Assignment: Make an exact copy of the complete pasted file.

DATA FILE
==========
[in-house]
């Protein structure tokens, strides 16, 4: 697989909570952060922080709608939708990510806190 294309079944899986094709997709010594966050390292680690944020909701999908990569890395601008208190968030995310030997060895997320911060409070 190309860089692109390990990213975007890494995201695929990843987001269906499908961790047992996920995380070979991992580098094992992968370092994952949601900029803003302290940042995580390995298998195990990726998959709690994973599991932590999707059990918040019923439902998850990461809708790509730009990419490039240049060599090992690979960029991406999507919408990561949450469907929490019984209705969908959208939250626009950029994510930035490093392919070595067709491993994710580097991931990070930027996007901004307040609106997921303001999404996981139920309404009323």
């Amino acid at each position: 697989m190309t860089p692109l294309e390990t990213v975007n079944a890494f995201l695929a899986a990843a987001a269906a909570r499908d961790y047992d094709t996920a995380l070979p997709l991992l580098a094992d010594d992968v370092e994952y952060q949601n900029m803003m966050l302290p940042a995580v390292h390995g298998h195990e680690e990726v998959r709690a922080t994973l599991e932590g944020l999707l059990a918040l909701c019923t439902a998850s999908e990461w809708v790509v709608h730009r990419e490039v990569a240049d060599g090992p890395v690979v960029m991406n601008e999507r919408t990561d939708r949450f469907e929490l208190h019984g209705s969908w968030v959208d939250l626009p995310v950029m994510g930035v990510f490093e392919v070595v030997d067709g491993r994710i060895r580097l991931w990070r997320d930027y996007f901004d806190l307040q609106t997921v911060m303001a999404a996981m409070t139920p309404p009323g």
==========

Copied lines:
[in-house]
């Protein structure tokens, strides 16, 4: 697989909570952060922080709608939708990510806190 294309079944899986094709997709010594966050390292680690944020909701999908990569890395601008208190968030995310030997060895997320911060409070 190309860089692109390990990213975007890494995201695929990843987001269906499908961790047992996920995380070979991992580098094992992968370092994952949601900029803003302290940042995580390995298998195990990726998959709690994973599991932590999707059990918040019923439902998850990461809708790509730009990419490039240049060599090992690979960029991406999507919408990561949450469907929490019984209705969908959208939250626009950029994510930035490093392919070595067709491993994710580097991931990070930027996007901004307040609106997921303001999404996981139920309404009323």
């Amino acid at each position: 697989m190309t860089p692109l294309e390990t990213v975007n079944a890494f995201l695929a899986a990843a987001a269906a909570r499908d961790y047992d094709t996920a995380l070979p997709l991992l580098a094992d010594d992968v370092e994952y952060q949601n900029m803003m966050l302290p940042a995580v390292h390995g298998h195990e680690e990726v998959r709690a922080t994973l599991e932590g944020l999707l059990a918040l909701c019923t439902a998850s999908e990461w809708v790509v709608h730009r990419e490039v990569a240049d060599g090992p890395v690979v960029m991406n601008e999507r919408t990561d939708r949450f469907e929490l208190h019984g209705s969908w968030v959208d939250l626009p995310v950029m994510g930035v990510f490093e392919v070595v030997d067709g491993r994710i060895r580097l991931w990070r997320d930027y996007f901004d806190l307040q609106t997921v911060m303001a999404a996981m409070t139920p309404p009323g």